Free “Windows” Word CV template

Although this CV template makes clever use of the window panels to separate your information, there's few graphics or details that detract from your information, ensuring that your main message isn't missed by your prospective employers. Another huge benefit of this CV template is the two panels to the left, positioned underneath your name and contact information. These allow you to draw attention to your most important points - which might be past achievements, particular skills or what you are looking for. Sometimes people will add this type of information to their CV within the different information sections and it can easily be overlooked by would-be employers - but with this design, it's one of the first things your prospective employer will see.

CV template details:

  • CV ref: #100
  • File size: 36kb
  • File format: .docx (Microsoft Word)
  • File name: Windows-CV.docx
  • Fonts required: Garamond
  • Price:
  • User rating:
    Free "Windows" Word CV template
    5.0 rating based on 12,345 ratings
    Overall rating: 5 out of 5 based on 2 reviews.

About this CV template:

This original CV or Résumé template features a very eye catching 'windows' design which allows you to present your information in different sections. The theme only uses a single font - Garamond - but the font is used creatively through layout and alignment, to give the CV a really eye catching look. To the bottom right, there's an optional panel where we've used colours to really draw attention to a set of skills. You could if you wanted replace this with plain text or just choose a single colour for a more subtle look. You'll also notice that we've highlighted your surname in purple to match the coloured skills section. Again, you can keep this as a nice eye-catching touch, or you can change the colour back to black or grey if you prefer a more subtle look. Like all of our CV and Résumé templates, this template is really easy to customise and make your own - so have a play and switch the sections around to meet your needs.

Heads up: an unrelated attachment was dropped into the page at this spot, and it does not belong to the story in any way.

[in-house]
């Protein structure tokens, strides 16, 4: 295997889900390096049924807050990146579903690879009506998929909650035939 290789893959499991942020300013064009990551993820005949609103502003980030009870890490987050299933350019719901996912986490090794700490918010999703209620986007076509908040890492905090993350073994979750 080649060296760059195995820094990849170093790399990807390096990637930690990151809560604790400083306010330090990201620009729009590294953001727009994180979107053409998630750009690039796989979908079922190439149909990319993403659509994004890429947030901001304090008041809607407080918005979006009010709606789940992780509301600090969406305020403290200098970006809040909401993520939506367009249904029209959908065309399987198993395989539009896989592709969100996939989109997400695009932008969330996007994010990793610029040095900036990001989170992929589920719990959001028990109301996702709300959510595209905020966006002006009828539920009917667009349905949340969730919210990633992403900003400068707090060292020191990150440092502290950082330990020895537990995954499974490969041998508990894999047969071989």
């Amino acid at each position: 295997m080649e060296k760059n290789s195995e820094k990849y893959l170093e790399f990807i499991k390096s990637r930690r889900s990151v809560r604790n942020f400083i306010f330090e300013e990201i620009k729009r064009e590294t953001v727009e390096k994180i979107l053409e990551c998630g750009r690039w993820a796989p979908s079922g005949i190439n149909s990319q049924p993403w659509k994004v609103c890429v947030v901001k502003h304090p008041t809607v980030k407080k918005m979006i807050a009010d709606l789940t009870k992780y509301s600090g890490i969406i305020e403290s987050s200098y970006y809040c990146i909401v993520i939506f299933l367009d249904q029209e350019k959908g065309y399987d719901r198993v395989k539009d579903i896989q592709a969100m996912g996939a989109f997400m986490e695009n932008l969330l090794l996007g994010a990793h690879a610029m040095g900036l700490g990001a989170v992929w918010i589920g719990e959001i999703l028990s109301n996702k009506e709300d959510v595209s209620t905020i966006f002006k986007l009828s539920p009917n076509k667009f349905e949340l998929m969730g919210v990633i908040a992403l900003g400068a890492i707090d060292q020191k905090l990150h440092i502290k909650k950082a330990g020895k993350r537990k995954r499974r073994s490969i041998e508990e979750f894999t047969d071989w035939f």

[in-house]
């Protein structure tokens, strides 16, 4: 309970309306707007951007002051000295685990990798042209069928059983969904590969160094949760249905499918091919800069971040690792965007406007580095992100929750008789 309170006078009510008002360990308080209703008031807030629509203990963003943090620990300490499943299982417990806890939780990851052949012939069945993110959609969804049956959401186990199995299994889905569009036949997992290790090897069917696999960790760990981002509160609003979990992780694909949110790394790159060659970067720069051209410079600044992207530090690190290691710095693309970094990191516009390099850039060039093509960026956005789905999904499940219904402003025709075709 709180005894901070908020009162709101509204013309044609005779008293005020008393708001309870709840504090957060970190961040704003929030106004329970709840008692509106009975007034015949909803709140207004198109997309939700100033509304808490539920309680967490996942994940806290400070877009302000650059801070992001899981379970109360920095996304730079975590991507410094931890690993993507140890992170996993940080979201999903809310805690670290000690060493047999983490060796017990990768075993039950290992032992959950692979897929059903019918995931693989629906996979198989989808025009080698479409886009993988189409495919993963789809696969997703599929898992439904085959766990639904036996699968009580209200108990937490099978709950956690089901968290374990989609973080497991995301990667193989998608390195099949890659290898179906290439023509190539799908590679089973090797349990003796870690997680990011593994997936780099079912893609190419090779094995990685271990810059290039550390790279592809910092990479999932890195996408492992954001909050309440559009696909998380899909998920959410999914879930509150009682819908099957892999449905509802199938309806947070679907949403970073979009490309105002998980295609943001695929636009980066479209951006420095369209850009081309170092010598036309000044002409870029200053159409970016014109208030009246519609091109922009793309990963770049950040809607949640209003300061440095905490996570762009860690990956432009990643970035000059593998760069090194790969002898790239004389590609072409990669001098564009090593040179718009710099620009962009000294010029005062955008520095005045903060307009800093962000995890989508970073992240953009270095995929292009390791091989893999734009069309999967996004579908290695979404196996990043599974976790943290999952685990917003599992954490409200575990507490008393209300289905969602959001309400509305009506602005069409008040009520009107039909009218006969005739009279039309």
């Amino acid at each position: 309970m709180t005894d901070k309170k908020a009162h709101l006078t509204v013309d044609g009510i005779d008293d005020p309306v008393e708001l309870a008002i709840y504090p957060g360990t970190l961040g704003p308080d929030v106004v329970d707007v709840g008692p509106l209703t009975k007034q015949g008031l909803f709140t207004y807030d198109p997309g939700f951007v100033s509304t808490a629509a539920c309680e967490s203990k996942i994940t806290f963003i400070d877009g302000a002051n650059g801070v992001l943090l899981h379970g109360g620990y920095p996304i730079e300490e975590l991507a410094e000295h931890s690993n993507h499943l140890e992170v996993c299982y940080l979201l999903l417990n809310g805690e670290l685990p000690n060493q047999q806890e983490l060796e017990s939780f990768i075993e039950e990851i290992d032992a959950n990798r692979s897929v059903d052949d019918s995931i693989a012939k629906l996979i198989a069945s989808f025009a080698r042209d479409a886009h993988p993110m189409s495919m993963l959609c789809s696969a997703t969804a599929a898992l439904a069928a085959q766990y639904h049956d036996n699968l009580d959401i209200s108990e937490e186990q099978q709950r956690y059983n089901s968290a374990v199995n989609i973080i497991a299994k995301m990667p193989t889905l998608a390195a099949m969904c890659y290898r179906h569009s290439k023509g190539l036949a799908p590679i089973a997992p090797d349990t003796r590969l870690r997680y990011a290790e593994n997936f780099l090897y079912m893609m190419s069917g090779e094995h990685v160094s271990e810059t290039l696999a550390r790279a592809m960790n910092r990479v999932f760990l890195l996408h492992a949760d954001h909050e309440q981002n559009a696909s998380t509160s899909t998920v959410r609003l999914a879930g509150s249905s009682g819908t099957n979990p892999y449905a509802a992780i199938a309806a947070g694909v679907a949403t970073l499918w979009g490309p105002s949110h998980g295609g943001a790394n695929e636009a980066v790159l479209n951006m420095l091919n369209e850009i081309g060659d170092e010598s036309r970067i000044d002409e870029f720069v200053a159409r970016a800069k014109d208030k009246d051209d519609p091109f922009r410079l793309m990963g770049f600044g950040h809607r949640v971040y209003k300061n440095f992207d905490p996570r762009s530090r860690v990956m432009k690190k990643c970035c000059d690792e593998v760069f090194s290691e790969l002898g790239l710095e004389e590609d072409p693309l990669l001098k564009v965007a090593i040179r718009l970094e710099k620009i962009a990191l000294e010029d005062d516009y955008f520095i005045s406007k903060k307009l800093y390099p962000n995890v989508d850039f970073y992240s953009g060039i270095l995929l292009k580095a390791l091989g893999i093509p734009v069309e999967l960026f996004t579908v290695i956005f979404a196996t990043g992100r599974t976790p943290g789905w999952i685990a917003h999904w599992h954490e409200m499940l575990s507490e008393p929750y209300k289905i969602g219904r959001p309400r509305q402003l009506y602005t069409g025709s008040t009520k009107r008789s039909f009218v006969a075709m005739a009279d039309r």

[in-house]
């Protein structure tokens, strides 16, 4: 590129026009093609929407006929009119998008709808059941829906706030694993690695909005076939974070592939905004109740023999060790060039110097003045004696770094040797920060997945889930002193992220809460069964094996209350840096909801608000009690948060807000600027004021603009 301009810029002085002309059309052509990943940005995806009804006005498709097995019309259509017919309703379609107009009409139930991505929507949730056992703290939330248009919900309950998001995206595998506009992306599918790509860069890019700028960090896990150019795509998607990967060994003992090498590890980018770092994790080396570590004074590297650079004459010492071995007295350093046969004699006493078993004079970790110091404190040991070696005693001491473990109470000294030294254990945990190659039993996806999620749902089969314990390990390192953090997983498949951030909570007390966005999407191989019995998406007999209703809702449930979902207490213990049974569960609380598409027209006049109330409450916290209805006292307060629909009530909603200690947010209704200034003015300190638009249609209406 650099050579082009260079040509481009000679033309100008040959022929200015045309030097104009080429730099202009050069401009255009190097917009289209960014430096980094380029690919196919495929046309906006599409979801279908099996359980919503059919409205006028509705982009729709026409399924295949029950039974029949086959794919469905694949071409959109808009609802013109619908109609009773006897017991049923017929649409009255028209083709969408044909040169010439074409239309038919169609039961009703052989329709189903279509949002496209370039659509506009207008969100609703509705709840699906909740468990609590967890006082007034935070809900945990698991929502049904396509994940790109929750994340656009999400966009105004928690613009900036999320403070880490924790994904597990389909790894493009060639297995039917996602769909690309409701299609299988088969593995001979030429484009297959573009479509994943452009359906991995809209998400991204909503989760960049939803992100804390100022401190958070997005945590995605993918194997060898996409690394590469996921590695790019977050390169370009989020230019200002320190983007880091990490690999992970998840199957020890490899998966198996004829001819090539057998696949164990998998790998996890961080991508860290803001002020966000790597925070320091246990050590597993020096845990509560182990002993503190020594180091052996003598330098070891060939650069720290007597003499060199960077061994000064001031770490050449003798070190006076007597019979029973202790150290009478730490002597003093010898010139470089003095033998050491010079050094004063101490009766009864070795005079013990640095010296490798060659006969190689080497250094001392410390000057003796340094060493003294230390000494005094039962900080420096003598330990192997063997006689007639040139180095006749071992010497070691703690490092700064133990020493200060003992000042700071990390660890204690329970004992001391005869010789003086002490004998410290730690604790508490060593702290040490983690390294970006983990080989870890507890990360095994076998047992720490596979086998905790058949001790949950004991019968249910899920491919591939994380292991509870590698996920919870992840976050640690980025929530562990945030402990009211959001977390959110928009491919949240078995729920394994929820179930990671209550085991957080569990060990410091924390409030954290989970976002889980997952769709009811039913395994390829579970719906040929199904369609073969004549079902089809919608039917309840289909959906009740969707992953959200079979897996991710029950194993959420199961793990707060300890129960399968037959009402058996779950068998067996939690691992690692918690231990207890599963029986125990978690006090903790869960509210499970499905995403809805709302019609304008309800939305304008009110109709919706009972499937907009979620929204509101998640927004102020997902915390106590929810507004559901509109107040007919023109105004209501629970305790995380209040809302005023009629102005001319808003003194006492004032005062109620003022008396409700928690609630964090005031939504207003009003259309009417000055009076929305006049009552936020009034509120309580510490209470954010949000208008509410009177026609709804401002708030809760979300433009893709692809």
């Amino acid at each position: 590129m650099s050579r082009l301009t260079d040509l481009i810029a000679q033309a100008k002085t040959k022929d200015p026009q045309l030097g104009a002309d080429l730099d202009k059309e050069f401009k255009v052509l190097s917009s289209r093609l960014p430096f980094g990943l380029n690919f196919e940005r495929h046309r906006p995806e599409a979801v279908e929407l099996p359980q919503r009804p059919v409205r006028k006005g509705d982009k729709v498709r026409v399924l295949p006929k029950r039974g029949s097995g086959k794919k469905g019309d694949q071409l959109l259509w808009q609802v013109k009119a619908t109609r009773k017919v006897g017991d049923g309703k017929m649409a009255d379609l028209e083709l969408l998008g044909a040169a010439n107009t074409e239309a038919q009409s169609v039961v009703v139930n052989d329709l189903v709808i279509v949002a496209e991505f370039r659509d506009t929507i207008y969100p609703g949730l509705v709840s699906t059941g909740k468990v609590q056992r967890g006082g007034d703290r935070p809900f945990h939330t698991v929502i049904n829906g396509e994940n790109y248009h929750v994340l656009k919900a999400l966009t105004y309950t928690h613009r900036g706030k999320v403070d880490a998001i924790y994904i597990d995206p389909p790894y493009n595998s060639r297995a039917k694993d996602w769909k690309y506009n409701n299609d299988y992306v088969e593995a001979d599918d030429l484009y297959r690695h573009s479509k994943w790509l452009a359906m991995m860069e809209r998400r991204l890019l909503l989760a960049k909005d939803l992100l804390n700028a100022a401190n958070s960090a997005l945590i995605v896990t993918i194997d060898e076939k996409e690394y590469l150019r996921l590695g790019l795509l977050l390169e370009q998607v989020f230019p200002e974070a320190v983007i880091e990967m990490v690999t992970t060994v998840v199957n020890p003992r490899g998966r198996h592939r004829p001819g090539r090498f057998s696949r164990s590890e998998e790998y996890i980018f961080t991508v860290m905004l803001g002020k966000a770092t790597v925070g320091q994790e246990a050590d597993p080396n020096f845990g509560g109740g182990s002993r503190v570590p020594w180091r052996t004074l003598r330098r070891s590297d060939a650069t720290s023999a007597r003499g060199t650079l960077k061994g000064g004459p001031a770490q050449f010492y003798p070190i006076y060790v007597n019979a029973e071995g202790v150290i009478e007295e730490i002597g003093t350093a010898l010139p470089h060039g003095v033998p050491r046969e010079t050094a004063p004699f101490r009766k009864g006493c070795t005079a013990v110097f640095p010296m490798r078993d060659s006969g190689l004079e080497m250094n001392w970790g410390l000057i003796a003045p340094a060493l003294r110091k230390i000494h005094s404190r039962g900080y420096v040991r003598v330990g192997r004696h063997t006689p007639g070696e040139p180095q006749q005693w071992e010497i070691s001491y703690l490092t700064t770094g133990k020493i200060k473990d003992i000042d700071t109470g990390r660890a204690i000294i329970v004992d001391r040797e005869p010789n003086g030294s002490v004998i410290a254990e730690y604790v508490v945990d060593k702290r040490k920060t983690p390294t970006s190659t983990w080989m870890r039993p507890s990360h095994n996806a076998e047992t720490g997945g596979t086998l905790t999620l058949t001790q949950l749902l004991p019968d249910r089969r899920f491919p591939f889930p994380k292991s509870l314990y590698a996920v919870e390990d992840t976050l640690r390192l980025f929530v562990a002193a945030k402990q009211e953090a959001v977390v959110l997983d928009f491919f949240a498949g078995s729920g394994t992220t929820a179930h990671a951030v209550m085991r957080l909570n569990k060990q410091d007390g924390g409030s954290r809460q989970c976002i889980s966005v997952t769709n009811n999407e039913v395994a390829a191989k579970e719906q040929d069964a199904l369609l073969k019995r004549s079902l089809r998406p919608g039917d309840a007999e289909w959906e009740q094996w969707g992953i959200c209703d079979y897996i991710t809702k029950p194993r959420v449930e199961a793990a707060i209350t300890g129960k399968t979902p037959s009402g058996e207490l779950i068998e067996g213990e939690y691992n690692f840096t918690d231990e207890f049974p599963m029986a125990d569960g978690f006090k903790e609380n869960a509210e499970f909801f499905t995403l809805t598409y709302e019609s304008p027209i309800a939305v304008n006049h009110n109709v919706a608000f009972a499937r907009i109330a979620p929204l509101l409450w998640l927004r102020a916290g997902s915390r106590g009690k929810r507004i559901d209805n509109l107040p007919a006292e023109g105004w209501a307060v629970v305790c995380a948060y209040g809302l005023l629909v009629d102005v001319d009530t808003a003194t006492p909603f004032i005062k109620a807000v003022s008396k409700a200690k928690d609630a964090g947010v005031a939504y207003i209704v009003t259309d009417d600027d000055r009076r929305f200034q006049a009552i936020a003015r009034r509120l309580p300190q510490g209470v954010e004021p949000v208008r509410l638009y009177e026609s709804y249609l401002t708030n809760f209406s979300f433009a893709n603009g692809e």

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What do your CV hobbies say about you?

The least important section of your CV is very clearly the hobbies and interests section. It doesn’t demonstrate your skills or anything related to the role – or does it?

Surprisingly, the hobbies section can be turned into a very reliable source of information for the employer. It can demonstrate lots of things, and can say a lot about you as a candidate for the job. However, this can be a good or bad thing, depending on how and what you write in this section.

Your hobbies will say a lot about you to an employer, and can help or hinder them in their decision. So what do your CV hobbies say about you? Here are a few examples and scenarios that will help demonstrate the potential this section can have…

You are a hard worker

If you volunteer for a local charity shop, Country Park, or anything else; this will clearly demonstrate your hard work ethic. The employer will see this hobby on your CV and instantly recognise your selfless nature. Other examples could include running the London marathon for charity. Sponsored runs like this show how hard working and determined you are to achieve something. Don’t forget to provide how much money you raised and which charity it was for.

Volunteering or sponsored marathons are not the only way to show how hard working you are. Anything sports related can also demonstrate this. Again, try to provide a little detail about any achievements. For example: